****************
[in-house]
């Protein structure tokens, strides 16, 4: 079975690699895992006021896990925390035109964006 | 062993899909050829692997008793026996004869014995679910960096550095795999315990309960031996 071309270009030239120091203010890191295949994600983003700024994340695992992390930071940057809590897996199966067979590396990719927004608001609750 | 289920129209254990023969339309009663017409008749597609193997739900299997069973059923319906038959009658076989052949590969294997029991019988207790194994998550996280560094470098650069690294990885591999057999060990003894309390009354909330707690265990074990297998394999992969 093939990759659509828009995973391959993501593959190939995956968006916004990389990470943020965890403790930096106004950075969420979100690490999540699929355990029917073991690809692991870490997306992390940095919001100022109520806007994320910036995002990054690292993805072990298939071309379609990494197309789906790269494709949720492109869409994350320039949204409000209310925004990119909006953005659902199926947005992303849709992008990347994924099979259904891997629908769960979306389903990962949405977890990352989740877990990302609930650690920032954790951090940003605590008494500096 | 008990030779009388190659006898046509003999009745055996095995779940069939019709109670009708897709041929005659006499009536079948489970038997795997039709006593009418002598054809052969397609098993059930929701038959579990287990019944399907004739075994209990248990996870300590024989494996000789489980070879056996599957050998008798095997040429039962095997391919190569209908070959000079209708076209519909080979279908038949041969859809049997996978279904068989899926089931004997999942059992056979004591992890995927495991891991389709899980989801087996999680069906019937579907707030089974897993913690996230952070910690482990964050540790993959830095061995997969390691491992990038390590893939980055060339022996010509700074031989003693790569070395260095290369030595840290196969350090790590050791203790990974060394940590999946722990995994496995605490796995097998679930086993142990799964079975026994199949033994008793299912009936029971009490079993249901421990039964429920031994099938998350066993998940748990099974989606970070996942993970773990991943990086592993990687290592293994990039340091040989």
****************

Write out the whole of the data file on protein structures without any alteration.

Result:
[in-house]
């Protein structure tokens, strides 16, 4: 079975690699895992006021896990925390035109964006 | 062993899909050829692997008793026996004869014995679910960096550095795999315990309960031996 071309270009030239120091203010890191295949994600983003700024994340695992992390930071940057809590897996199966067979590396990719927004608001609750 | 289920129209254990023969339309009663017409008749597609193997739900299997069973059923319906038959009658076989052949590969294997029991019988207790194994998550996280560094470098650069690294990885591999057999060990003894309390009354909330707690265990074990297998394999992969 093939990759659509828009995973391959993501593959190939995956968006916004990389990470943020965890403790930096106004950075969420979100690490999540699929355990029917073991690809692991870490997306992390940095919001100022109520806007994320910036995002990054690292993805072990298939071309379609990494197309789906790269494709949720492109869409994350320039949204409000209310925004990119909006953005659902199926947005992303849709992008990347994924099979259904891997629908769960979306389903990962949405977890990352989740877990990302609930650690920032954790951090940003605590008494500096 | 008990030779009388190659006898046509003999009745055996095995779940069939019709109670009708897709041929005659006499009536079948489970038997795997039709006593009418002598054809052969397609098993059930929701038959579990287990019944399907004739075994209990248990996870300590024989494996000789489980070879056996599957050998008798095997040429039962095997391919190569209908070959000079209708076209519909080979279908038949041969859809049997996978279904068989899926089931004997999942059992056979004591992890995927495991891991389709899980989801087996999680069906019937579907707030089974897993913690996230952070910690482990964050540790993959830095061995997969390691491992990038390590893939980055060339022996010509700074031989003693790569070395260095290369030595840290196969350090790590050791203790990974060394940590999946722990995994496995605490796995097998679930086993142990799964079975026994199949033994008793299912009936029971009490079993249901421990039964429920031994099938998350066993998940748990099974989606970070996942993970773990991943990086592993990687290592293994990039340091040989």